“Keep in mind that from a biblical perspective, suffering is intrinsically related to the fallenness of this world. There was no suffering prior to sin. The Scriptures teach that suffering in this world is part of the complex of God’s judgment on the world. You are asking, How can a righteous judge allow a criminal to suffer? How can a just judge allow a violent offender to be punished? The question we should ask is, How can a just judge not allow punishment for those who have committed acts of violence or crimes of any sort? Behind that question always stands the holiness of God and his perfect righteousness. Our understanding of God is rooted and grounded in the teaching of Scripture that he is the just Judge. The Judge of all of the earth always does right.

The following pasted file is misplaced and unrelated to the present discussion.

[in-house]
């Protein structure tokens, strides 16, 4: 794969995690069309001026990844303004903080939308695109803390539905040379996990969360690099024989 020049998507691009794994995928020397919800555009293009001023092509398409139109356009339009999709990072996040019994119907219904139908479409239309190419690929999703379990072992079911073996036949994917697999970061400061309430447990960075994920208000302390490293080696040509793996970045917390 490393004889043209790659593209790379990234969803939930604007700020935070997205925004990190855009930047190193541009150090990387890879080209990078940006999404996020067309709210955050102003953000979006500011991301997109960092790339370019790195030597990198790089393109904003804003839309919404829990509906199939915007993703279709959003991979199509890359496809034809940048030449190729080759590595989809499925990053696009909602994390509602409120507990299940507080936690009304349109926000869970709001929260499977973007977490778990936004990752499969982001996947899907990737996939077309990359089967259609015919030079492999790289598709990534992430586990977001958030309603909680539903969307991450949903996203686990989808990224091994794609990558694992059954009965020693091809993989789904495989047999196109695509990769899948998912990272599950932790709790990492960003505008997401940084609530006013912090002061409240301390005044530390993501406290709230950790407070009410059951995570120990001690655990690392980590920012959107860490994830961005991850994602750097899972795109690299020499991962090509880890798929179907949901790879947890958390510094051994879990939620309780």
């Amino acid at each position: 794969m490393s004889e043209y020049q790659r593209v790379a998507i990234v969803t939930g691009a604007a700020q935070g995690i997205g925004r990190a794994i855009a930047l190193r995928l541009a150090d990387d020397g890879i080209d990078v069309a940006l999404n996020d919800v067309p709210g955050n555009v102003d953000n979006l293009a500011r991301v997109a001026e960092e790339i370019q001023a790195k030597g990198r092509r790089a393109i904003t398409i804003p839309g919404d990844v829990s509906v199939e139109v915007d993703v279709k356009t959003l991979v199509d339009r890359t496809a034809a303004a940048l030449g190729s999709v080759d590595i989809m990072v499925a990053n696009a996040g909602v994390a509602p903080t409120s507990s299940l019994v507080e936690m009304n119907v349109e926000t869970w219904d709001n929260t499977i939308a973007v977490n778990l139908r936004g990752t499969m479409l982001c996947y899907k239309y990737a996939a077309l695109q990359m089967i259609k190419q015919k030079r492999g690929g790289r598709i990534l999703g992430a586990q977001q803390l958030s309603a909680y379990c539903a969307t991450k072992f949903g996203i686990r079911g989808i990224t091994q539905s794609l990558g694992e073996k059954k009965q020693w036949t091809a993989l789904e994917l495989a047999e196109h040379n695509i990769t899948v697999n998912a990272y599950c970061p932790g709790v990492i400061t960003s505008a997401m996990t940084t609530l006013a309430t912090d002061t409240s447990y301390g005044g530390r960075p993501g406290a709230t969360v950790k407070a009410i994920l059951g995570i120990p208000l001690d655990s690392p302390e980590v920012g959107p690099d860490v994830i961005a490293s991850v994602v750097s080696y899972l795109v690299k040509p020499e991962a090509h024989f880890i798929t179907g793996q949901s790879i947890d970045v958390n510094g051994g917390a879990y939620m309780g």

In the ninth chapter of John, the Pharisees say to Jesus, “Why was this man born blind? Was it because of his sin or the sins of his parents?” Jesus said, “Neither one.” We can’t come to the conclusion that an individual’s suffering in this world is in direct proportion to that individual’s sin. That was what Job’s friends did when they came to him and tormented him by saying, “Boy, Job, you’re really suffering a lot. This must be an indication that you’re the most miserable sinner of all.” But the Bible says that we can’t use such a formula. The fact is, if there were no sin in the world, there would be no suffering. God allows suffering as part of his judgment, but he also uses it for our redemption—to shape our character and build up our faith.” ~ R.C. Sproul, Ligonier.org
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